David Buik is a partner at inter-dealer broker BGC Partners in London. He has over 47 years experience in London's financial services sector as a trainee investment banker and broker.
(CNN) -- It is hard to believe the 30th anniversary of the World Economic Forum at Davos is upon us.
In 1971, Klaus Schwab, a professor of economics at the University of Geneva, attempted to entice the "good and the great" from the world of economic academia, as well as leading lights from business, industry and commerce to exchange views on world issues at the stunningly beautiful ski resort in the Swiss Alps.
To most onlookers his aspirations seemed far too ambitious.
It took some time to attract support from all the worthwhile categories. For many years there were far too many "spear carriers," "walk on parts" and "also rans" to provide such a gathering with the optics and credibility it required. To use the words of Confucius: "Slowly, slowly, catchy monkey!"
The media deserves huge credit for giving this symposium the impetus needed to attract global attention and, more to the point, support. It is financial television to which Davos owes most of its gratitude -- CNN, CNBC, Bloomberg, FOX, BBC, SKY and more recently Al-Jazeera.
It didn't take long before the written press "took hold of the bit" and gave it the necessary exposure. Up until 2008, most market watchers and commentators on business categorized this glittering event as no more than an extended party, allowing captains of industry and politicians to rub shoulders in a convivial forum, whilst indulging in excessive entertainment.
There was far too much evidence of Dom Perignon, Cristal, fois gras and caviar, which not surprisingly triggered the angst and irritation of shareholders and employees from the larger corporations. Chuntering in wine bars and pubs around the world was very prevalent, as those suffering from envy and spite ticked like proverbial meters.
It has taken world problems such as food, the failure of World Trade Organization members to reach a global trade agreement, climate change and a financial crisis in 2008, to take this event out of the jamboree category and transform it into a preeminent event for all politicians, CEOs, finance directors and economists to be supportive of.
Though the likes of Henry Kissinger have been in attendance for a number of years, it is only recently other statesmen and politicians of his caliber have graced the occasion. In recent years, U.S. President Bill Clinton, China President Wen Jibao, former UK Prime Ministers Tony Blair and Gordon Brown, Russia's Vladimir Putin, French President Nicolas Sarkozy, former U.N. Secretary Kofi Annan and Indian Prime Minister Manmohan Singh have all paid homage in their own way to this increasingly important convention.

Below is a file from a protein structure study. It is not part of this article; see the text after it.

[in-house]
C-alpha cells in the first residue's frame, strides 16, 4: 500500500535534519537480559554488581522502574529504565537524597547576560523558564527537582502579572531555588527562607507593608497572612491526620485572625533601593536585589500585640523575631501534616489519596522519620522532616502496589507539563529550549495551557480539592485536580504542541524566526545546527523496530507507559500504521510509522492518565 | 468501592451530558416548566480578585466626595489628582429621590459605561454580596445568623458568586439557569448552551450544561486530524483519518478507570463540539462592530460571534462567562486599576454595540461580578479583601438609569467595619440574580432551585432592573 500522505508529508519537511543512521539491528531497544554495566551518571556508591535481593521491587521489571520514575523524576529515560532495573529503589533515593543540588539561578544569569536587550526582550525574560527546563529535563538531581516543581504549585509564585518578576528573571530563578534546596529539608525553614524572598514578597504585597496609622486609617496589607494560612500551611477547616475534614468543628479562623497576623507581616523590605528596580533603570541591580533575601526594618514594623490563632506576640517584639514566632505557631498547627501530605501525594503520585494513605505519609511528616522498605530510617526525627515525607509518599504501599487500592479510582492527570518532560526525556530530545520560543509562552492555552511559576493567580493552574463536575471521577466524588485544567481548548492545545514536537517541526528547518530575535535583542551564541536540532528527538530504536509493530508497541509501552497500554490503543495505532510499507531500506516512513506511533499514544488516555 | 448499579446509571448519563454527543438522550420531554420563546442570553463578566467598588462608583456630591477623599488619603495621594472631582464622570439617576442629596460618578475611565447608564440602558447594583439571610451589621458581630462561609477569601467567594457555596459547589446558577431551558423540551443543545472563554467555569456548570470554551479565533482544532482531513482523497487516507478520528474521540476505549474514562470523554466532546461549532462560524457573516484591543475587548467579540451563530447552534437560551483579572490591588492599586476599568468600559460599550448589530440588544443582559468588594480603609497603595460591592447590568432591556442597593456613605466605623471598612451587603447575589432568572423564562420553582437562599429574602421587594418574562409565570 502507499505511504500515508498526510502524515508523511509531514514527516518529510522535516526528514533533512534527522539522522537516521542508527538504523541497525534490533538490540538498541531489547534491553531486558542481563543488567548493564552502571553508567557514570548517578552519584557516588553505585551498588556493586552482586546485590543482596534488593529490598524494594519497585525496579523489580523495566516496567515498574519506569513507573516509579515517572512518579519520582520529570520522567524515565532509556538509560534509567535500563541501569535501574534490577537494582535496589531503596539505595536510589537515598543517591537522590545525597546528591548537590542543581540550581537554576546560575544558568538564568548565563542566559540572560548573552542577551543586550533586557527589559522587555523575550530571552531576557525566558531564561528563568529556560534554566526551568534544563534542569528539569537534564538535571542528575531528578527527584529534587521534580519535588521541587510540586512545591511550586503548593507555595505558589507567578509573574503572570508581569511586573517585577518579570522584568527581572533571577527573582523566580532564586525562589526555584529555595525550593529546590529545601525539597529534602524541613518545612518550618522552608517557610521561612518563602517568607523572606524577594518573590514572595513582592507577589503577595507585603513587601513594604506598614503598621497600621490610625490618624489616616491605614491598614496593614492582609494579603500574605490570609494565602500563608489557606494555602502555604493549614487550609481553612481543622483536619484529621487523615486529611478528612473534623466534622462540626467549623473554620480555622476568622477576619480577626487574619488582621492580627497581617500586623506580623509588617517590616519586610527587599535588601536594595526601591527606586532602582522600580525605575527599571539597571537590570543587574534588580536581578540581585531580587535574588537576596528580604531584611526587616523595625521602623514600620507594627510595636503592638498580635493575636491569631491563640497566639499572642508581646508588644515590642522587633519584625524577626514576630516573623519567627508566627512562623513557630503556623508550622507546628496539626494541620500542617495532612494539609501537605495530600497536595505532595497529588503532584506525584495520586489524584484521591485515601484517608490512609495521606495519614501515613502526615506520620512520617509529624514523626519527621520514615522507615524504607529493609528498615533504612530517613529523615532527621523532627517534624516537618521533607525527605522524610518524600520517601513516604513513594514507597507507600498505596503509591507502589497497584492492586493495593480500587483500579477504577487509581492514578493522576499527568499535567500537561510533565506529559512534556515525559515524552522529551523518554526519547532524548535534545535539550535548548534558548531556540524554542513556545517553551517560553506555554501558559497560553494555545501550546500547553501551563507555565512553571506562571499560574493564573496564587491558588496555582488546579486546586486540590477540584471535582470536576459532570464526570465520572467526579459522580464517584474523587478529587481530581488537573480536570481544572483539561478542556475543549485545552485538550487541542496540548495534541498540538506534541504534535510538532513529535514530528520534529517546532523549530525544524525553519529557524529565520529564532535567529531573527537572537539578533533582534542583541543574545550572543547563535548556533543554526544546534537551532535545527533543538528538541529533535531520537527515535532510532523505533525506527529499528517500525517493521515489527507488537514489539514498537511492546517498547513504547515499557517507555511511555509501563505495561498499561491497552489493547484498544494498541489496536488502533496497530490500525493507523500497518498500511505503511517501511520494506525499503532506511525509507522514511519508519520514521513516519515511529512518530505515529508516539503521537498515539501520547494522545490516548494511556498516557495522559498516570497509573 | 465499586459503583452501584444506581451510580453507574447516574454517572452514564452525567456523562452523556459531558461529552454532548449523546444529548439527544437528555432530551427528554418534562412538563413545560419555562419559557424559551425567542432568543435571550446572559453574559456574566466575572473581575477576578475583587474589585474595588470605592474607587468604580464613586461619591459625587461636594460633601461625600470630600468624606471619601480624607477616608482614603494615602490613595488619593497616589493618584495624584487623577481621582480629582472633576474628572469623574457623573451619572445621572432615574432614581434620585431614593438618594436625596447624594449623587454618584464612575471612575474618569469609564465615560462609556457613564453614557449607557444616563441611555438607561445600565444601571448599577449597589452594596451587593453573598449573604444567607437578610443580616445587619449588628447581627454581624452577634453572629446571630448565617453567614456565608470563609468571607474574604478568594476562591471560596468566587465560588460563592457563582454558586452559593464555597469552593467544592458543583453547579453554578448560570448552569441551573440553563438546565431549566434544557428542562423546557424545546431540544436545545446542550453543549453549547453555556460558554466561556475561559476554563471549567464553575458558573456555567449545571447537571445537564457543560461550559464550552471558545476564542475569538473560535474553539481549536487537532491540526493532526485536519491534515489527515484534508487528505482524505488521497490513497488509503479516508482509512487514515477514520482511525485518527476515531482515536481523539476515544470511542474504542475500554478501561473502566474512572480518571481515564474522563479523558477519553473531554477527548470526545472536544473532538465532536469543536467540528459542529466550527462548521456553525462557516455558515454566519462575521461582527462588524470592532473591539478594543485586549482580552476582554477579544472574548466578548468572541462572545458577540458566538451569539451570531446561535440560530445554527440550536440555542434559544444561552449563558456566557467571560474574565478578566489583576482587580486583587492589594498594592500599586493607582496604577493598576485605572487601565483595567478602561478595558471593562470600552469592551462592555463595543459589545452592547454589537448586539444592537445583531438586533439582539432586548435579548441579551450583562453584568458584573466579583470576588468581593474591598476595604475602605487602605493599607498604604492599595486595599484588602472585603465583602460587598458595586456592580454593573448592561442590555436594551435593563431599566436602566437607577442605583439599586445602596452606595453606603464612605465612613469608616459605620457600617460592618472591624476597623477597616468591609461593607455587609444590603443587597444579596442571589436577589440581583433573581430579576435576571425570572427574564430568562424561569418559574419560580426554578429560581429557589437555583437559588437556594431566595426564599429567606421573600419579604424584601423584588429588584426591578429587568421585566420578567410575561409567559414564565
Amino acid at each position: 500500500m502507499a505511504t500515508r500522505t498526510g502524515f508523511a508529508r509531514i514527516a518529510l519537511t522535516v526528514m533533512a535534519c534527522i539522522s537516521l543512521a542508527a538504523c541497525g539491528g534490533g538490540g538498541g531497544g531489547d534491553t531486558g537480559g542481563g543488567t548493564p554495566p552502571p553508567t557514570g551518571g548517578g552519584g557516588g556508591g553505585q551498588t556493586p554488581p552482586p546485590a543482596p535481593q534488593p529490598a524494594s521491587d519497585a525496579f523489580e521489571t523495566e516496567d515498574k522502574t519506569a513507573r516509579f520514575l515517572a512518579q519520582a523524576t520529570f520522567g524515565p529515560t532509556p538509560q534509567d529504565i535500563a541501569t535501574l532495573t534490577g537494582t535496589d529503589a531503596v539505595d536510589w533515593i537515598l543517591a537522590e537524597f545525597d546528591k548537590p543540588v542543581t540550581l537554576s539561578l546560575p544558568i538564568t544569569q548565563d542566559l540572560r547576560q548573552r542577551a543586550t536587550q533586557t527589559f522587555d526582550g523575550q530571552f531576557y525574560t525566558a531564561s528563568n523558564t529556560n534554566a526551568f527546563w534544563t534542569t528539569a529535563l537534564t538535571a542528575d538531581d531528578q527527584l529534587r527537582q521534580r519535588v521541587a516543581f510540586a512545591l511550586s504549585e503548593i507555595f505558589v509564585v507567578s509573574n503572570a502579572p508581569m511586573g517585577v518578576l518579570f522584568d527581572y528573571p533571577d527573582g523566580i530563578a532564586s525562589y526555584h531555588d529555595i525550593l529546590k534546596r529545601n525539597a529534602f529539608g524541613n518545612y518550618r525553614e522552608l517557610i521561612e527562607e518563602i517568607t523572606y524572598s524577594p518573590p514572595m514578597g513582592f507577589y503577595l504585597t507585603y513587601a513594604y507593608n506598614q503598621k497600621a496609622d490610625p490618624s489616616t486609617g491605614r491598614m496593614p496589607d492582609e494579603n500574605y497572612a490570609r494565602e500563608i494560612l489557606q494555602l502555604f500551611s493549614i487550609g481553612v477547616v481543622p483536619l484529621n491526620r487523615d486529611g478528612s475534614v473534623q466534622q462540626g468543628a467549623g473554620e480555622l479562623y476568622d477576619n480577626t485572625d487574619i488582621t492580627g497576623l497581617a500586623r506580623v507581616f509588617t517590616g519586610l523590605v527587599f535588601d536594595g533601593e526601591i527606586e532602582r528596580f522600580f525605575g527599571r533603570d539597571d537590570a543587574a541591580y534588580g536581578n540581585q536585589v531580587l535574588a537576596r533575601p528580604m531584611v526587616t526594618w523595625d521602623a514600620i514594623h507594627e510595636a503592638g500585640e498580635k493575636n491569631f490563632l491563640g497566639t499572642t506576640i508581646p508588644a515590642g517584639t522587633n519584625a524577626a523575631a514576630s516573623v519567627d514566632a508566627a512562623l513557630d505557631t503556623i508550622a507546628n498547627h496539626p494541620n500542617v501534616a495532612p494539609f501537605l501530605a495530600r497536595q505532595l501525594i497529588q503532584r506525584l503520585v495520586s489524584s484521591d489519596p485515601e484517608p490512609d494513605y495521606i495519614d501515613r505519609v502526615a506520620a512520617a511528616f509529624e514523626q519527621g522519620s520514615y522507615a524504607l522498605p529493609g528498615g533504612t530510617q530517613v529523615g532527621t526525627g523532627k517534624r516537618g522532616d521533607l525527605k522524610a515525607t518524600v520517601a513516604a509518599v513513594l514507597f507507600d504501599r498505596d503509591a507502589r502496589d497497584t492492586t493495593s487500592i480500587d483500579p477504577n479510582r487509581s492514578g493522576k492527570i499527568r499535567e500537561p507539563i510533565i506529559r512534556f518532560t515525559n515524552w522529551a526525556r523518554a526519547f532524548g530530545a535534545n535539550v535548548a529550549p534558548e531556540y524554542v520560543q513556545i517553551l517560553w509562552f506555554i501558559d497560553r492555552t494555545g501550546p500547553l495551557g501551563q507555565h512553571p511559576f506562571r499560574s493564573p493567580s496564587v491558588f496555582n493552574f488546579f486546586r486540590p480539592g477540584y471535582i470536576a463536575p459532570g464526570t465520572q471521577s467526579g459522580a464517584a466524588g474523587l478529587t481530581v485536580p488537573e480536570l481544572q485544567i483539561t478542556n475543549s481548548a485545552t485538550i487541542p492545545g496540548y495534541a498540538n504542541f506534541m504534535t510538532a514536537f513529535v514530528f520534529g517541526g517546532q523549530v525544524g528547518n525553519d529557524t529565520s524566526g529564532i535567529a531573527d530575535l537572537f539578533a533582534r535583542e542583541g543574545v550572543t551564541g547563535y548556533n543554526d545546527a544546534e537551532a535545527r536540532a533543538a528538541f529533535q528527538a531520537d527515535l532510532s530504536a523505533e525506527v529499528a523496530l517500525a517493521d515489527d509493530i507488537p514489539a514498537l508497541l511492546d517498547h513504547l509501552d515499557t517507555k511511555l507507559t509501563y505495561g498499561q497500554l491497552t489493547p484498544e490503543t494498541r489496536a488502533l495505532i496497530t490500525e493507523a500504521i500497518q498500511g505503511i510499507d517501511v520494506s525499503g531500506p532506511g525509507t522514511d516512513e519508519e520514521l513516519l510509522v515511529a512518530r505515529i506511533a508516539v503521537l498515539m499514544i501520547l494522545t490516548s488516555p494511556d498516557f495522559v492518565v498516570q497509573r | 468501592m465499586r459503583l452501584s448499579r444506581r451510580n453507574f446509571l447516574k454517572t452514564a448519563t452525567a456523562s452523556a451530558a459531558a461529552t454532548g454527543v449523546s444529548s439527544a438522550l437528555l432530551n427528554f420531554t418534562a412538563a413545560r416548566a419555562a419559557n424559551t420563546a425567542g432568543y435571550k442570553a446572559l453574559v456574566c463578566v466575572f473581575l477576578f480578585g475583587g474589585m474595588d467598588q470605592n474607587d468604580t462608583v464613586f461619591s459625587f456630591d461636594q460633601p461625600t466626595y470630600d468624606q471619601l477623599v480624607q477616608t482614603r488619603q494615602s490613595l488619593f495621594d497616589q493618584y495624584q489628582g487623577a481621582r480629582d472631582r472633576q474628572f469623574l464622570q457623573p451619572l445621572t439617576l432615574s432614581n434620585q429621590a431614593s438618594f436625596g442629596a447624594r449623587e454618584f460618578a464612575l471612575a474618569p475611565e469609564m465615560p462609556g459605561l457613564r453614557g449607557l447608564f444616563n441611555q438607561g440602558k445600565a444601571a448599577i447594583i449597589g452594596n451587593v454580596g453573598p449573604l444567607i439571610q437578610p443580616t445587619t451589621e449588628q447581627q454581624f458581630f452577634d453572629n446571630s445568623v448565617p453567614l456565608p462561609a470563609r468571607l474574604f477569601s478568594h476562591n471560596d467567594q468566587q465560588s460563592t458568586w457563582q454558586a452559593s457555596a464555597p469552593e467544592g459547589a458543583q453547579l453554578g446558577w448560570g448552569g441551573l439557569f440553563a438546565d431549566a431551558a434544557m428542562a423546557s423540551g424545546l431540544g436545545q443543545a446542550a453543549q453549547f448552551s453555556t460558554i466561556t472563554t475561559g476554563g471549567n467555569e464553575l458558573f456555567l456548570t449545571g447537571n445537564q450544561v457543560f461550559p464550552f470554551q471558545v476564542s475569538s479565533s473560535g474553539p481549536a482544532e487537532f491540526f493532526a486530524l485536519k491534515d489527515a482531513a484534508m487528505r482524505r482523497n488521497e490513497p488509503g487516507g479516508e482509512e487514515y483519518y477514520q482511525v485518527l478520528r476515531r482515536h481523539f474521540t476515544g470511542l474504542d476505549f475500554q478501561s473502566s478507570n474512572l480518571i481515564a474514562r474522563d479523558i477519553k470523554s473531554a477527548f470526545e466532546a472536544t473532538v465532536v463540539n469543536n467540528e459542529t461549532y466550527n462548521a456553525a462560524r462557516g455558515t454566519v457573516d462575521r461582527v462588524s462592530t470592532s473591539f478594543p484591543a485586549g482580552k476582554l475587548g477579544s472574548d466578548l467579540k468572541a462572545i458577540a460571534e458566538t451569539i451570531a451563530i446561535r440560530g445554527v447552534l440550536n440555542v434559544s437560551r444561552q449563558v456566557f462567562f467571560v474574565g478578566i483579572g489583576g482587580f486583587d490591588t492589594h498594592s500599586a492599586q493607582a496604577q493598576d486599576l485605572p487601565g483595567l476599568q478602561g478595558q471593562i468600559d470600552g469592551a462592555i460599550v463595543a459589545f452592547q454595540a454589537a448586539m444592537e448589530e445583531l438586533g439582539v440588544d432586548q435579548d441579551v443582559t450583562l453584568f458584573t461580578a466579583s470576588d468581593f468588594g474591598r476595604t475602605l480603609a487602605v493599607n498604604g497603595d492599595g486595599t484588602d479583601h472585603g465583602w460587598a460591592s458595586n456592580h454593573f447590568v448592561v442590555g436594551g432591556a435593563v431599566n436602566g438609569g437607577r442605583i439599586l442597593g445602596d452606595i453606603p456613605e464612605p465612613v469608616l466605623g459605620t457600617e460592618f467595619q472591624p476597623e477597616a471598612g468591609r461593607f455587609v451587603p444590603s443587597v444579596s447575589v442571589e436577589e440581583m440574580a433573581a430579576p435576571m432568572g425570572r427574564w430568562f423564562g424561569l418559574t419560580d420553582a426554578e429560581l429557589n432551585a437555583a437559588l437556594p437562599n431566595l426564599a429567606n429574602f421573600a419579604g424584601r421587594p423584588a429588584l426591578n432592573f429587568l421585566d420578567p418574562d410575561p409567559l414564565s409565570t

There is nothing like a crisis or a catastrophe to focus the mind. In the past two years the world has had it in spades. Back in 2009, the future of the world's economy was very unclear; in fact prospects looked extremely bleak. It was interesting that 2009 was the year the politicians made their presence felt more than on any other occasion. There were also numerous CEOs of banks who made the trip to the Swiss slopes to exchange views and ideas on plans for recovery.
Away from the world of politics, two delegates have been more visible than any other: Martin Sorrell, the CEO of WPP -- the largest advertising and PR agency in the world -- and Howard Lutnick, Chairman and CEO of Cantor Fitzgerald and BGC Partners.
Sorrell is generally considered to be one of the most accurate barometers of economic activity; hence he has always attached immense credence and importance to the WEF in Davos.
In the case of Lutnick, he has been attending for twenty years. No one knows more about the mood of Wall Street and Threadneedle Street! He derives great benefit from rubbing shoulders with the leaders of business and finance. The conferences and dinners provide him with an excellent opportunity to exchange concepts and opinions with executives from all walks of life, who in normal circumstances he would rarely have the opportunity of meeting. So many innovative ideas transpire from conversations and meetings that take place in an extremely relaxed and cordial atmosphere.
In recent weeks, Lutnick has extolled virtues of banks increasing their lending to medium size enterprises in the hope recovery can select another gear. How right he is. Therefore, it is imperative the politicians "digitum extractum" by agreeing the new capital requirements for banks as soon as is humanly possible.
This year, global challenges will again dominate the agenda with growth, support for the G20 agenda and building a risk response network at the head of affairs. So many movers and shakers are going this year, making it impossible to mention all of them.
But a flavor of those attending demonstrates how important this annual galaxy of business titans is. From politics and business: Abdullah bin Abdulaziz Al Saud of Saudi Arabia; British Premier David Cameron and his finance minister George Osborne; Bill and Melinda Gates; Larry Page of Google; steel magnate Lakshmi Mittal; Tesco CEO Terry Leahy; Marc Bolland of M&S; Indra Nooyi of PepsiCo; Doug McMillon of Walmart; BP's Carl-Henric Svanberg; and leading financiers George Soros, Henry Kravis and Stephen Schwarzmann. From the banks, the glitterati include Barclays chief Bob Diamond, Jamie Dimon of JP Morgan, Deutsche Bank CEO Josef Ackerman, Morgan Stanley Chairman John Mack, Lloyds chief Eric Daniels, Brady Dougan of Credit Suisse and HSBC's Stuart Gulliver.
The opinions expressed in this commentary are solely those of David Buik.